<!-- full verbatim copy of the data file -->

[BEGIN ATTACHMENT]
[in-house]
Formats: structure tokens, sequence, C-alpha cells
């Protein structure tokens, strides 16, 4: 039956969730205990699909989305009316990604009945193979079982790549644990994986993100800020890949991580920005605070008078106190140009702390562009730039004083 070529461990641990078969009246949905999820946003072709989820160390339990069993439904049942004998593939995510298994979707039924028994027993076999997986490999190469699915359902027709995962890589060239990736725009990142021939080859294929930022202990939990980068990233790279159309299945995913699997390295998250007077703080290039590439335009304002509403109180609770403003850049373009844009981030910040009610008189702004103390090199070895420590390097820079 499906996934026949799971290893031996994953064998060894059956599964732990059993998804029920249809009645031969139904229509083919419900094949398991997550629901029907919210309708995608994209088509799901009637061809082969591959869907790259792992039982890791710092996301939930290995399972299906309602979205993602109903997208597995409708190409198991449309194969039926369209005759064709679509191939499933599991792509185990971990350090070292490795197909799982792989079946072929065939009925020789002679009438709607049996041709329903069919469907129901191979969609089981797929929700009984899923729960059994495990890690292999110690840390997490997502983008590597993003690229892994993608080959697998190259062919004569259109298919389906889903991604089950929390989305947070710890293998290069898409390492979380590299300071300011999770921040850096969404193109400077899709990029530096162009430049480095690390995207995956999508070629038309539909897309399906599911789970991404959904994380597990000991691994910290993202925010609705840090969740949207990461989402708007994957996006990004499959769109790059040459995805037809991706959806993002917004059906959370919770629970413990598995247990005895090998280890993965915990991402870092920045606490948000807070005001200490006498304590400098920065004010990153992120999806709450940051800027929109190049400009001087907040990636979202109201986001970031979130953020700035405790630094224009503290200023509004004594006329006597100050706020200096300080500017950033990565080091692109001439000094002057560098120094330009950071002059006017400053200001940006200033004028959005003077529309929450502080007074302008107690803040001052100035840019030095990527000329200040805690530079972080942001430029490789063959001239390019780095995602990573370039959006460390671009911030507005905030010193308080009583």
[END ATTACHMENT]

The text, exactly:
[in-house]
Formats: structure tokens, sequence, C-alpha cells
């Protein structure tokens, strides 16, 4: 039956969730205990699909989305009316990604009945193979079982790549644990994986993100800020890949991580920005605070008078106190140009702390562009730039004083 070529461990641990078969009246949905999820946003072709989820160390339990069993439904049942004998593939995510298994979707039924028994027993076999997986490999190469699915359902027709995962890589060239990736725009990142021939080859294929930022202990939990980068990233790279159309299945995913699997390295998250007077703080290039590439335009304002509403109180609770403003850049373009844009981030910040009610008189702004103390090199070895420590390097820079 499906996934026949799971290893031996994953064998060894059956599964732990059993998804029920249809009645031969139904229509083919419900094949398991997550629901029907919210309708995608994209088509799901009637061809082969591959869907790259792992039982890791710092996301939930290995399972299906309602979205993602109903997208597995409708190409198991449309194969039926369209005759064709679509191939499933599991792509185990971990350090070292490795197909799982792989079946072929065939009925020789002679009438709607049996041709329903069919469907129901191979969609089981797929929700009984899923729960059994495990890690292999110690840390997490997502983008590597993003690229892994993608080959697998190259062919004569259109298919389906889903991604089950929390989305947070710890293998290069898409390492979380590299300071300011999770921040850096969404193109400077899709990029530096162009430049480095690390995207995956999508070629038309539909897309399906599911789970991404959904994380597990000991691994910290993202925010609705840090969740949207990461989402708007994957996006990004499959769109790059040459995805037809991706959806993002917004059906959370919770629970413990598995247990005895090998280890993965915990991402870092920045606490948000807070005001200490006498304590400098920065004010990153992120999806709450940051800027929109190049400009001087907040990636979202109201986001970031979130953020700035405790630094224009503290200023509004004594006329006597100050706020200096300080500017950033990565080091692109001439000094002057560098120094330009950071002059006017400053200001940006200033004028959005003077529309929450502080007074302008107690803040001052100035840019030095990527000329200040805690530079972080942001430029490789063959001239390019780095995602990573370039959006460390671009911030507005905030010193308080009583």